Video interview: In the studio with Young Guns

Young guns

Young guns

Brit rock upstarts Young Guns have this week released their superb debut album All Our Kings Are Dead. Back when they were hard at work in the studio we checked in with drummer Ben Jolliffe to talk set-ups, gear and an unusual recording technique…

What kit and set up do you use in the studio?

"I use a Drum Workshop Collector's Series II in exotic wood finish. It's quite a weird one because the tree it's made of is rare and it's illegal for it to be cut down now."

Does your set up change from when you're on the road to going into the studio?

"Yeah, I tend to use A Custom cymbals live as they've always been the best. Luckily I've just got a Zildjian endorsement and I went to the office and got five cymbals of my choice. I thought as we're in the studio I'd go for something different and get some K and A Customs. I just fell in love with the Ks, they sound incredible. I've got three different rides, some hi hats and a great crash. I'd usually go for the K Customs for the studio and A Customs for the road, but the hi hats and the massive 24" ride are what I'll probably go for on the road. I'll mix and match."

Do you put new heads on before recording?

"Yeah, I've used five snare skins in this recording. I put fresh tom skins top and bottoms as I came into the studio and I've got a Powerstroke III on the bass drum."

Do you mix and match with gear in the studio?

"Yeah. I've just been lucky enough to get a Yamaha endorsement and they're sending me a kit in a couple of weeks, which unfortunately won't be here in time to use on this album. But they've sent me a bunch of different snares and an 18" floor tom. I'm using my snare for this recording but we're going to use the big 18" tom on some of the big boomy tracks."

On this album you've recorded the drums and cymbals separately, were you apprehensive about that?

"I was quite against it to start with. I've heard of it before and I always thought it was a vibe buster. But, our producer was quite confident that it would be great. We padded all the cymbals up with sleeping bags and played the kit. It was very weird. To start with you're hitting the cymbals as hard as you can and after a while you realise you really don't need to. I'm happy I did it, the overall sound is great and the vibe's there. Some drummers record the bottom and don't even have the cymbals there, but I can't because I tend to just hit as hard as I can and doing that in mid air just hurts!"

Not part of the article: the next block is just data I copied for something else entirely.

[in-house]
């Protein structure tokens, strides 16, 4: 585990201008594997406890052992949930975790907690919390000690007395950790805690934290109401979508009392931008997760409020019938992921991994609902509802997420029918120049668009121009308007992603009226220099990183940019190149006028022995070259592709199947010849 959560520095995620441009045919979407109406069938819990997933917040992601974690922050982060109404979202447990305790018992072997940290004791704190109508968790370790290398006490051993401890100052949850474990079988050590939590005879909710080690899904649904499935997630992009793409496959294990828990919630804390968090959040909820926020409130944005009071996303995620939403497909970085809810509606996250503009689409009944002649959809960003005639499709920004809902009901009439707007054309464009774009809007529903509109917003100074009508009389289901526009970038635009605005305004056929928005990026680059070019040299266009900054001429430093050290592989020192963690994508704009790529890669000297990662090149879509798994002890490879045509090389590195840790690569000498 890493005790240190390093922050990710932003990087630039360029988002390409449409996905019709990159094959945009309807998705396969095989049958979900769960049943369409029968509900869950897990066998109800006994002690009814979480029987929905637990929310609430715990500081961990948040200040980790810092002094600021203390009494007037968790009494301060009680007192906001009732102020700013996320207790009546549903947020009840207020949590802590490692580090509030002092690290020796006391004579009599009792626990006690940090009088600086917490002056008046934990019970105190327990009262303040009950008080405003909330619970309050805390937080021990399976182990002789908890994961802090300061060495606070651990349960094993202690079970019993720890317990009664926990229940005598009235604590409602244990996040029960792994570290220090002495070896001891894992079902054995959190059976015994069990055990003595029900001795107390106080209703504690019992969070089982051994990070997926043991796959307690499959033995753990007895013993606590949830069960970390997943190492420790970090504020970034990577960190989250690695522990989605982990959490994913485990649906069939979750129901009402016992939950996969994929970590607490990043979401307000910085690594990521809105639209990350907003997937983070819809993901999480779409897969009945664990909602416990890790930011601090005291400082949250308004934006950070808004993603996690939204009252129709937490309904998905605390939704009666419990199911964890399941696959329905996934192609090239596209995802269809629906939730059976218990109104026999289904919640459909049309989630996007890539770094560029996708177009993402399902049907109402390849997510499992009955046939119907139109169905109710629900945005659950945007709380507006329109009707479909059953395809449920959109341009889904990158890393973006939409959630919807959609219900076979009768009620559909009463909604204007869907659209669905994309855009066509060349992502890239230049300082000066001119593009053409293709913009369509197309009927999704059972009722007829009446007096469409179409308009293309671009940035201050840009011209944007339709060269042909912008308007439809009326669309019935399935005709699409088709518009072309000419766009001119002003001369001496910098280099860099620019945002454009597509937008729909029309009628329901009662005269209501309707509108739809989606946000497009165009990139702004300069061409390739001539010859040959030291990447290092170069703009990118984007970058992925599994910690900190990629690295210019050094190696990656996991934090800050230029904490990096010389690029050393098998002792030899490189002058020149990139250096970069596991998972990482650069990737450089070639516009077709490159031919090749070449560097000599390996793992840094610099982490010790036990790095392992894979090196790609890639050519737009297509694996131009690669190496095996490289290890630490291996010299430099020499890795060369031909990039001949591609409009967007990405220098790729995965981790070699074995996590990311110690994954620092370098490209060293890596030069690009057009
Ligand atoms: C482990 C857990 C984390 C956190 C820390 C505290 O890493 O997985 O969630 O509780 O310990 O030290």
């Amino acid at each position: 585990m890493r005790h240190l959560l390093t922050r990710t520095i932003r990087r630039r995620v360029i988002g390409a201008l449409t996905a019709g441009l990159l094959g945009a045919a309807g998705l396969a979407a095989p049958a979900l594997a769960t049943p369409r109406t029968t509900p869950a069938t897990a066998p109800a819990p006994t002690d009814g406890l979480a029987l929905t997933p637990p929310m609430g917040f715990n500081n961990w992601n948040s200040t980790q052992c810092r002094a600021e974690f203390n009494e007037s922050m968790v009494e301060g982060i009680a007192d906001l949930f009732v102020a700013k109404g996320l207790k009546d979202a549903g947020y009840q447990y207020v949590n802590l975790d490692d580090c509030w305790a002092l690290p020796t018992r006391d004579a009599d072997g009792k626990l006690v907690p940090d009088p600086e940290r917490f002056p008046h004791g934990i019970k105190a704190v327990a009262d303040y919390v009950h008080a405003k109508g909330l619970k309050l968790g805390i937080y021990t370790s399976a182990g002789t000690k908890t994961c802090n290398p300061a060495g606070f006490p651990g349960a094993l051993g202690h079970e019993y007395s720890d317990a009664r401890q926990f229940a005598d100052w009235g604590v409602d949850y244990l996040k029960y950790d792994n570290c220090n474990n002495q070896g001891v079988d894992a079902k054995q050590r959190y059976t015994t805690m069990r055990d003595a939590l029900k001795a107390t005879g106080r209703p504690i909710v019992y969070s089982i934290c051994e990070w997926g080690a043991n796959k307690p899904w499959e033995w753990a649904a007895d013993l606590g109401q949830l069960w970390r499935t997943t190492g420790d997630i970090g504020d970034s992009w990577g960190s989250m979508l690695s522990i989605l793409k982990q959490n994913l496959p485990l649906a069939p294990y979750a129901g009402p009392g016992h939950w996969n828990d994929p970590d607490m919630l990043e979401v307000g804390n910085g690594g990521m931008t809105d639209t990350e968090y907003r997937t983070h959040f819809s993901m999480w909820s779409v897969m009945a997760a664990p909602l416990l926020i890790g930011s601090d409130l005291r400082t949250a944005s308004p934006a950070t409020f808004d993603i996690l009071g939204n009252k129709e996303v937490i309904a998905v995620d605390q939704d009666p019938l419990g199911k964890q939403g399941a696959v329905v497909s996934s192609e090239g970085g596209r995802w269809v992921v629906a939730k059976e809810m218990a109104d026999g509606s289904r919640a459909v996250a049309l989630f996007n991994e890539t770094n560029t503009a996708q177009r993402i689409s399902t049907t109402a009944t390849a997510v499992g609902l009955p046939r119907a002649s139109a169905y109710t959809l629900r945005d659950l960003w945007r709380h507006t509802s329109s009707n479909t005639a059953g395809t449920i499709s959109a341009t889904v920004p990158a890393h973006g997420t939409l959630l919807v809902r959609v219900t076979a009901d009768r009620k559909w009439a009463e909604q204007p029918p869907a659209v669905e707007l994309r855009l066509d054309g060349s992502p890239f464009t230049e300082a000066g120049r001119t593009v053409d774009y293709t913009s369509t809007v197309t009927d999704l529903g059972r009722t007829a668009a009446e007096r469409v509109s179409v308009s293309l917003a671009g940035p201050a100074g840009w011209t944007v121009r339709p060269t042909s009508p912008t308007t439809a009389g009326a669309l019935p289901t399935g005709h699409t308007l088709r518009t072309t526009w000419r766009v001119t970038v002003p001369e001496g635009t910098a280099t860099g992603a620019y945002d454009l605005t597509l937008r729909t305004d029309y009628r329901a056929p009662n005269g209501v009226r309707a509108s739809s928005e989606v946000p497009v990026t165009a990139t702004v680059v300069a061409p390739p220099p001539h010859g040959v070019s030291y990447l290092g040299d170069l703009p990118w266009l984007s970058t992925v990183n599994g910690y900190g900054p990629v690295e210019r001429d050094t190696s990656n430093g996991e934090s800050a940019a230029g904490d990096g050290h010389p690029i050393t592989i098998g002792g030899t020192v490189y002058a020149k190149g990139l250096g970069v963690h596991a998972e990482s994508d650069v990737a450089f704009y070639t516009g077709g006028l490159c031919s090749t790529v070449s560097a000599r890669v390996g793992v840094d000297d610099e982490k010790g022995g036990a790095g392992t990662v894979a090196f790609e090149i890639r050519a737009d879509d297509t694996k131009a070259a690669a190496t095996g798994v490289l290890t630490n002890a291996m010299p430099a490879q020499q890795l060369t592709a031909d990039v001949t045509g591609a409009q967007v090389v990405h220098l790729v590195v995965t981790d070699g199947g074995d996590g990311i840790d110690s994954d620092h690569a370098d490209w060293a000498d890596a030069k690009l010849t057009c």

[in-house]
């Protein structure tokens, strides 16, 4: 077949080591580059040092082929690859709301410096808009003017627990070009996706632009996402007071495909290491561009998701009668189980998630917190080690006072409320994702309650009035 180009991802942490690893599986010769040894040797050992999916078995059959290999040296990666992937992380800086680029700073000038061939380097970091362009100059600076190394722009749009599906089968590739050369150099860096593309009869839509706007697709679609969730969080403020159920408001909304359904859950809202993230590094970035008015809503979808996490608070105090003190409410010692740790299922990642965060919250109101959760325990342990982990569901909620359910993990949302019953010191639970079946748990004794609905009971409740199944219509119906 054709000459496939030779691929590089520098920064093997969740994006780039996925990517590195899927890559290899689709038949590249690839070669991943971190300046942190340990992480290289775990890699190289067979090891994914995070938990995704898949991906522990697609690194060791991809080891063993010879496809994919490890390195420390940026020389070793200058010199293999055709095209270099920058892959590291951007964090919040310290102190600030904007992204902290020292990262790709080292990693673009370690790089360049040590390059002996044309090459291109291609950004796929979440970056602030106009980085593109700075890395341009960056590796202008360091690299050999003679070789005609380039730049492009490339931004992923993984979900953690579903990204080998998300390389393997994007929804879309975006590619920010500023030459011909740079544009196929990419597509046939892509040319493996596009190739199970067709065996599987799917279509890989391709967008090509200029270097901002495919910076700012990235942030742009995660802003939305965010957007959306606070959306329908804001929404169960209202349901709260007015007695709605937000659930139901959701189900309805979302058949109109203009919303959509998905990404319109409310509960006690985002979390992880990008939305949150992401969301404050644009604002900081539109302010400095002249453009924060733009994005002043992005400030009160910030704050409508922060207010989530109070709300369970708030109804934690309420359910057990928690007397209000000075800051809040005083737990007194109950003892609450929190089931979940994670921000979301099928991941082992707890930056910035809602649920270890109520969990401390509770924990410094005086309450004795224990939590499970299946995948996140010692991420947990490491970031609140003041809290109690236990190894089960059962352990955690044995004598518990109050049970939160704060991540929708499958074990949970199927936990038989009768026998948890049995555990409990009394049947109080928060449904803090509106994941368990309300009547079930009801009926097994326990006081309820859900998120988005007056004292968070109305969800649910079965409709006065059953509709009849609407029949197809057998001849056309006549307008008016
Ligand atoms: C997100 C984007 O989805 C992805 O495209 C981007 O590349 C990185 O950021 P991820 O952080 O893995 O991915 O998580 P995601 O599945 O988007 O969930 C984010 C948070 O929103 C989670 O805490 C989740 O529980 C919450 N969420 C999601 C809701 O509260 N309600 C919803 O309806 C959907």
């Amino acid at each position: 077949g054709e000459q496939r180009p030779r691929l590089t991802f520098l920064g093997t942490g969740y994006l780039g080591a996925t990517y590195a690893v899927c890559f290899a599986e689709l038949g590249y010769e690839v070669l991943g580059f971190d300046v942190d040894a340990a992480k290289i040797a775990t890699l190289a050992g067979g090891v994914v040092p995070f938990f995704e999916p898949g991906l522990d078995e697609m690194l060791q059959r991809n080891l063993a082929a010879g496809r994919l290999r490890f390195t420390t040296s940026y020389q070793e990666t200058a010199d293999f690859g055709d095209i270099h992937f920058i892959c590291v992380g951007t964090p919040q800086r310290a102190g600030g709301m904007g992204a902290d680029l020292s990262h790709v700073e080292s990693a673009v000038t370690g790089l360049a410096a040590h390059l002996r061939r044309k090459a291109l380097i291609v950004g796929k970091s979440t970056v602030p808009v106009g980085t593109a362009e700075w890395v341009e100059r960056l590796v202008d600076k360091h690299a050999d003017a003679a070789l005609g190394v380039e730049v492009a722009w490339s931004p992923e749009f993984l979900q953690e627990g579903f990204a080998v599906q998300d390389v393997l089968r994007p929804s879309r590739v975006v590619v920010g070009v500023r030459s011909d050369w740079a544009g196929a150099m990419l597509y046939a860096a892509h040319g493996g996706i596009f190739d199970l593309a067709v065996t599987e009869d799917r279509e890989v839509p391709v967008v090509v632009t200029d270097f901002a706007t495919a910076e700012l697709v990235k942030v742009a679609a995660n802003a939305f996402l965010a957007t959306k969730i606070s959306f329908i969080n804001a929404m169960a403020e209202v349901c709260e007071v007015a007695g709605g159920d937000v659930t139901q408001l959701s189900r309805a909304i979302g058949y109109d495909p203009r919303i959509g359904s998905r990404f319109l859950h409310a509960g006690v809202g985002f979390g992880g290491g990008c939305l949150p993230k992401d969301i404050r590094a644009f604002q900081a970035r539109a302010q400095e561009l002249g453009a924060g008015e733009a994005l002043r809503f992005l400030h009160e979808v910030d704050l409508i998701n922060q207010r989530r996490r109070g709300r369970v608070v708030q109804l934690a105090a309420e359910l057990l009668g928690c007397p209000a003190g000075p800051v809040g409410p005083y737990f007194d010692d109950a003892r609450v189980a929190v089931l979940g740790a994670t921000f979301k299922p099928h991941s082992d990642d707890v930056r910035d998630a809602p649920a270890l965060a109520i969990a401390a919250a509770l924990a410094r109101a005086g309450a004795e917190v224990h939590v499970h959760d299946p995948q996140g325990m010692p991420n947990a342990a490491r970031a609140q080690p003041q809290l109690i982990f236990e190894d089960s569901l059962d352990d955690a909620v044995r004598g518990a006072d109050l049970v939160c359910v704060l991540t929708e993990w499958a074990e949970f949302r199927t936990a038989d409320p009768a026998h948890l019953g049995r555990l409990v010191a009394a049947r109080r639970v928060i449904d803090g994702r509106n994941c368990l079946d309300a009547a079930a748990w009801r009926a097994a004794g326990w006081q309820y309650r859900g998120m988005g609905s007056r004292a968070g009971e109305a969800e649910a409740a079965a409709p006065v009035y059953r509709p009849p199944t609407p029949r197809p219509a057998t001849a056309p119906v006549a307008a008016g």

You mentioned hitting as hard as you can, do you get through many sticks?

"It's a joke. The day I get a stick endorsement is the day I'm a happy man! I break them pretty much every gig. I use Pro-Mark oak 5Bs and I still go through them. I usually have about six spare sticks around me."

Do you give yourself leeway with changing songs in the studio?

"We're one of those bands that think a song is never finished until it's done in the studio. There's one song we increased the speed of the chorus by 20bpm or something and a few we just changed the key. One thing I've found is with rock drumming, the simpler the better. There's a temptation to put too many kicks in. The last recording we did our producer said, 'There's too many kicks, just keep it simple', and I've completely learnt from that. Just putting one kick in gives it more air."

Do you play to a click when recording?

"Lately we've just got these in-ear monitors, which is a new thing to learn. There's some songs we have strings and I have to play to a click. I've always hated it but it makes me a much tighter drummer, so I'm learning not to hate it now."

Do you have any advice for Rhythm readers preparing to head into the studio?

"Less is more. It's very easy to want to put great rolls in that don't fit the rhythm. For a rock band you have to simplify. With kick drum, for anything dramatic you want to keep it simply, literally two kicks a bar. I think learning to play to a click before going into the studio is important as well. The first time I did it in the studio, all I could think about was the click. If you play to one for a few weeks before it will become subconscious and you'll be able to focus on the drums."

Rich Chamberlain

Rich is a teacher, one time Rhythm staff writer and experienced freelance journalist who has interviewed countless revered musicians, engineers, producers and stars for the our world-leading music making portfolio, including such titles as Rhythm, Total Guitar, Guitarist, Guitar World, and MusicRadar. His victims include such luminaries as Ice T, Mark Guilani and Jamie Oliver (the drumming one).